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"History will be kind to me, for I intend to write it."-Winston S. Churchill

"The wandering scholars were bound by no lasting loyalties, were attached by no sentiment of patriotism to the states they served and were not restricted by any feeling of ancient chivalry. They proposed and carried out schemes of the blackest treachery."-C.P. Fitzgerald.

Thursday, July 22, 2004

Trousergate 

A roundup of the Sandy Beger scandal can be found on Instapundit.

Bottom line: the Democrats outed Sandy Berger to damage him now and get him out of the way. I also suspect that some of the Kerry people were receiving classified material from Berger and are trying to cover themselves. I don't believe John Kerry when he denies knowledge of Berger's activities. The Kerry people are trying to paint the Bush people as the leakers, in order to set up an alternative storyline. My thinking is that it won't wash. The collapse of Joe Wilson shows that there are too many alternatives to the mainstream press and their outriders in the Democrat-friendly cable networks for such an effort to work.

Somewhere, the Clintons are back behind this, of that I'm sure. Meantime, let's see if Ashcroft has the balls to go for an indictment.

Monday, July 19, 2004

Joe Wilson, bon vivant and Man about Town.... 


...continues to twist slowly, slowly in the wind.

Poor Josh Marshall, so willing to defend a source who lied to him, so far from God. Today's nail in Wilson's coffin, and yet another internment in the larger graveyard that has become the "BUSH LIED, THEY DIED!" meme, comes by way of Michael Barone, one of the editors of The Almanac of American Politics. He neatly summarizes the intellectual callowness of Bush's opponents and concludes the following:



 Yale historian John Lewis Gaddis has argued that George W. Bush has transformed American foreign policy, in response to the threat of Islamist terrorism, more than any president since Harry Truman transformed our foreign policy in response to the threat of aggressive communism.


 But there is one big difference. In the late 1940s, Truman got bipartisan support from Republicans like Arthur Vandenberg and Thomas Dewey, even at a time when there were bitter differences between the parties on domestic policy, and received generally sympathetic treatment in the press. This time, George W. Bush has encountered determined opposition from most Democrats and the old-line media. They have charged that "BUSH LIED" even when he relied on the same intelligence as they did; they have headlined wild and spurious charges by the likes of Joseph Wilson; they have embraced the wild-eyed propaganda of the likes of Michael Moore.


 They have done these things with, at best, reckless disregard of the effect their arguments have had on American strength in the world. Are they entitled to be taken seriously?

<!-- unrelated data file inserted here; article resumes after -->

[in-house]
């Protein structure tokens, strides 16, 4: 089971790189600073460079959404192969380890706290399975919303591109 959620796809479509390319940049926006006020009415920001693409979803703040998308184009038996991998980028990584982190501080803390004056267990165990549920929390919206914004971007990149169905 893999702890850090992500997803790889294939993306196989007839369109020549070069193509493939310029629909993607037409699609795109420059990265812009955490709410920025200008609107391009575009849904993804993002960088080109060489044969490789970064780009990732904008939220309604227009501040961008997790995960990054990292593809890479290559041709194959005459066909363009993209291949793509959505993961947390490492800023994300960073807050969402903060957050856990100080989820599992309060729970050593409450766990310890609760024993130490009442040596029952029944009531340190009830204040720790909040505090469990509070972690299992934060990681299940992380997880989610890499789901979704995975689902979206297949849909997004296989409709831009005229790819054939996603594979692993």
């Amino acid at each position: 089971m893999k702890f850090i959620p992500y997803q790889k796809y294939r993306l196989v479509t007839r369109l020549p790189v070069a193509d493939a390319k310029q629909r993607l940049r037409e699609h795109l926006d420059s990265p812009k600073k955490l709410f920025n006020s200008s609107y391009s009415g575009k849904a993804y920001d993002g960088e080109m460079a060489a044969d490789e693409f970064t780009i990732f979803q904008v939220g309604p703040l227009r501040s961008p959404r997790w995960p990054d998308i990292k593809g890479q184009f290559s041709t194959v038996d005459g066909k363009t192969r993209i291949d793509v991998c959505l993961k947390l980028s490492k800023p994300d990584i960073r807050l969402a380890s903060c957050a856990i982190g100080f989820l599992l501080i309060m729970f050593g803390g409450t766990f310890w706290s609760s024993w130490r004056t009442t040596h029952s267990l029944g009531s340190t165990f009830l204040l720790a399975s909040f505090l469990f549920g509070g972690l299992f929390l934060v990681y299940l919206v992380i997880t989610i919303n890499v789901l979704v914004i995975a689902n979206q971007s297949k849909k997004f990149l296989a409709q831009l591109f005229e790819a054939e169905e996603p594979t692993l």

Again, it is instructive to note the following. Had Albert Gore or Bill Clinton been President on September 11th of 2001, and had they been confronted with the same intelligence that George Bush had been, I strongly suspect that either Democrat would have taken similar action to Operation IRAQI FREEDOM. The difference, of course, is that the war's most opportunistic opponents would have been entirely in support of the war and our troops.

Most of the liberal opposition to the Iraq Campaign in particular, and the War on Terror in general is not principled. It is partisan.

UPDATE: Safire puts the Boot In on the Op-Ed page of today's New York Times. I strongly suspect that there is much more to this story than the conclusion that Joe Wilson was an unprincipled con man. I suspect, but cannot prove, that Safire does, as well.

Sunday, July 18, 2004

Dead Cat Redux 


Well, Scotty Rasmussen came out with his latest day by day poll of the Bush-Kerry race. It appears that the Prettyboy Effect has become a certifiable
Dead Cat Bounce. Edwards doesn't appear to have allowed Kerry to build any kind of sizeable lead. The two candidates remain tied at 46% each. Kerry has fallen back from a four point lead in Rasmussen after the Edwards announcement.


Take Scott Rasmussen with a grain of salt. We at FreeRepublic.com were very excited at Rasmussen's projection of a solid Bush victory in 2000, only to be surprised by the fact that it was Zogby who got the Gore surge right.


However, two of Scotty's internals are somewhat disturbing. A slightly greater margin of respondents believe that Kerry will win, and President Bush's lead over Kerry on national security issues has shrunk to 51% to 44% for the junior Senator from the Bay State. How and ever, President Bush's numbers in the all-important economic question appear to be heading north.


Again, it's the summer. Pay no attention until after Labor Day.


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